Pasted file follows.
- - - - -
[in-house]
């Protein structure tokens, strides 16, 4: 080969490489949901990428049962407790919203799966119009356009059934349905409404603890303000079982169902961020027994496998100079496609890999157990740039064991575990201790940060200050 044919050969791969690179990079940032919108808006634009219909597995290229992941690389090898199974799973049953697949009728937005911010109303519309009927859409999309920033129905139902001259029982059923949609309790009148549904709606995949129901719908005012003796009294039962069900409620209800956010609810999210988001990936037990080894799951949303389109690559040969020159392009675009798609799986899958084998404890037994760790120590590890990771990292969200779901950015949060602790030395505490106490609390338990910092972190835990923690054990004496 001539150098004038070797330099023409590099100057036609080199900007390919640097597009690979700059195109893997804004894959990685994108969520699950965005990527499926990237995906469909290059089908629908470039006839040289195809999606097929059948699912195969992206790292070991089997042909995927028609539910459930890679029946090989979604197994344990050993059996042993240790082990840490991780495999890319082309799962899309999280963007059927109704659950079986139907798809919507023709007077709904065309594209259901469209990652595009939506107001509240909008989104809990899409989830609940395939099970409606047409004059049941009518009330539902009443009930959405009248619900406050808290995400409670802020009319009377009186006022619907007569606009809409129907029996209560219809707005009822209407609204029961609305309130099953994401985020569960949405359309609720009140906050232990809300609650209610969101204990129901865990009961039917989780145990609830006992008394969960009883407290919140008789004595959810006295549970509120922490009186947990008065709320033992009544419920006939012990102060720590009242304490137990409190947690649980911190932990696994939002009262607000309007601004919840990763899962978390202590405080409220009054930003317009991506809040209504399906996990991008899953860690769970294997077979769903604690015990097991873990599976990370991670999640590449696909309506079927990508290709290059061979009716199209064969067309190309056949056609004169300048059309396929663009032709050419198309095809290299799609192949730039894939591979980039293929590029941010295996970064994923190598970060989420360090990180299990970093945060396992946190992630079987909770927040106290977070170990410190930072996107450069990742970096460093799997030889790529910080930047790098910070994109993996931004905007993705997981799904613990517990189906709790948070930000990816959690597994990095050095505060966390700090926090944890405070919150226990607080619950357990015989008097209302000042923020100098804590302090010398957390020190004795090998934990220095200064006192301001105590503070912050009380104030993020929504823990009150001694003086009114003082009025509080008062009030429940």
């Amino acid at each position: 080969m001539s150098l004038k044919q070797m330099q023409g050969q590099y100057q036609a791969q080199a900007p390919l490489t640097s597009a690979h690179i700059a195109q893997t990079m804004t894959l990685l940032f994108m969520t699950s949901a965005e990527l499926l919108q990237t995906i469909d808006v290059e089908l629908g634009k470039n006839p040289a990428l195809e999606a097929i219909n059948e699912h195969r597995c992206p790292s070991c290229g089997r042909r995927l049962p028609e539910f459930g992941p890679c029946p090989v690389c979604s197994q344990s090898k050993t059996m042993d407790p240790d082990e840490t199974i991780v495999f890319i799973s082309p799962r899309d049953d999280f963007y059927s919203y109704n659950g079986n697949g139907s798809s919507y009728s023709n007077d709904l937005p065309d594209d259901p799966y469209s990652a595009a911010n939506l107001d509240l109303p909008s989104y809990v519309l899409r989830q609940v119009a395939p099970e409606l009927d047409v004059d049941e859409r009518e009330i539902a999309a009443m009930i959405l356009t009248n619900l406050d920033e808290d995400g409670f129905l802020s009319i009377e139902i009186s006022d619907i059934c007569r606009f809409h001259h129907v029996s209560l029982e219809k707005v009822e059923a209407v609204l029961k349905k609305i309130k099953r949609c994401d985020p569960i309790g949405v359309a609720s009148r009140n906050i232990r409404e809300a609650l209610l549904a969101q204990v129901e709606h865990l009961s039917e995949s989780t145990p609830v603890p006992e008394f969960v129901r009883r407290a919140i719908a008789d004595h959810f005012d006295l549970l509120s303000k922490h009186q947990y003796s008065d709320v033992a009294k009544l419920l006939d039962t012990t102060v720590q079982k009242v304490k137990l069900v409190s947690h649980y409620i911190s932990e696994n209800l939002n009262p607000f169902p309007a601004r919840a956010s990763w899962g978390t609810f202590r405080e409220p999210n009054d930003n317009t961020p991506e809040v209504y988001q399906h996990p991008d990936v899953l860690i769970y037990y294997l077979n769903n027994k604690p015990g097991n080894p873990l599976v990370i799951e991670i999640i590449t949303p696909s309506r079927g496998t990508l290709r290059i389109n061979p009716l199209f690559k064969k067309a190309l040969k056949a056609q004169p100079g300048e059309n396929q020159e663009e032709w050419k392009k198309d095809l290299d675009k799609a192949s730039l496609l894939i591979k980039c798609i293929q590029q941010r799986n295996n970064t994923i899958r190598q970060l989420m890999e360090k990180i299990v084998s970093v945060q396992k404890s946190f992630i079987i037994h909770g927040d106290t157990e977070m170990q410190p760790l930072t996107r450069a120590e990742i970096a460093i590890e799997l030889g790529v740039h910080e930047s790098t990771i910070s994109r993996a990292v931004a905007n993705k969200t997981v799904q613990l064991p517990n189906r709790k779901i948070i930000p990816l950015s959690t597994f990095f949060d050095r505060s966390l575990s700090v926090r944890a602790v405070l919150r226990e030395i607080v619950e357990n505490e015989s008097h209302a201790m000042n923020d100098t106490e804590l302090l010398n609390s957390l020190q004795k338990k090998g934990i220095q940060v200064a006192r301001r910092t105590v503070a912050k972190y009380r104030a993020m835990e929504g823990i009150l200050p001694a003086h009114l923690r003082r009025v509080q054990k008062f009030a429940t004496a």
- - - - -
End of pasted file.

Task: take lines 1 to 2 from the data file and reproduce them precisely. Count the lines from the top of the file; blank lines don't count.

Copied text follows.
[in-house]
């Protein structure tokens, strides 16, 4: 080969490489949901990428049962407790919203799966119009356009059934349905409404603890303000079982169902961020027994496998100079496609890999157990740039064991575990201790940060200050 044919050969791969690179990079940032919108808006634009219909597995290229992941690389090898199974799973049953697949009728937005911010109303519309009927859409999309920033129905139902001259029982059923949609309790009148549904709606995949129901719908005012003796009294039962069900409620209800956010609810999210988001990936037990080894799951949303389109690559040969020159392009675009798609799986899958084998404890037994760790120590590890990771990292969200779901950015949060602790030395505490106490609390338990910092972190835990923690054990004496 001539150098004038070797330099023409590099100057036609080199900007390919640097597009690979700059195109893997804004894959990685994108969520699950965005990527499926990237995906469909290059089908629908470039006839040289195809999606097929059948699912195969992206790292070991089997042909995927028609539910459930890679029946090989979604197994344990050993059996042993240790082990840490991780495999890319082309799962899309999280963007059927109704659950079986139907798809919507023709007077709904065309594209259901469209990652595009939506107001509240909008989104809990899409989830609940395939099970409606047409004059049941009518009330539902009443009930959405009248619900406050808290995400409670802020009319009377009186006022619907007569606009809409129907029996209560219809707005009822209407609204029961609305309130099953994401985020569960949405359309609720009140906050232990809300609650209610969101204990129901865990009961039917989780145990609830006992008394969960009883407290919140008789004595959810006295549970509120922490009186947990008065709320033992009544419920006939012990102060720590009242304490137990409190947690649980911190932990696994939002009262607000309007601004919840990763899962978390202590405080409220009054930003317009991506809040209504399906996990991008899953860690769970294997077979769903604690015990097991873990599976990370991670999640590449696909309506079927990508290709290059061979009716199209064969067309190309056949056609004169300048059309396929663009032709050419198309095809290299799609192949730039894939591979980039293929590029941010295996970064994923190598970060989420360090990180299990970093945060396992946190992630079987909770927040106290977070170990410190930072996107450069990742970096460093799997030889790529910080930047790098910070994109993996931004905007993705997981799904613990517990189906709790948070930000990816959690597994990095050095505060966390700090926090944890405070919150226990607080619950357990015989008097209302000042923020100098804590302090010398957390020190004795090998934990220095200064006192301001105590503070912050009380104030993020929504823990009150001694003086009114003082009025509080008062009030429940």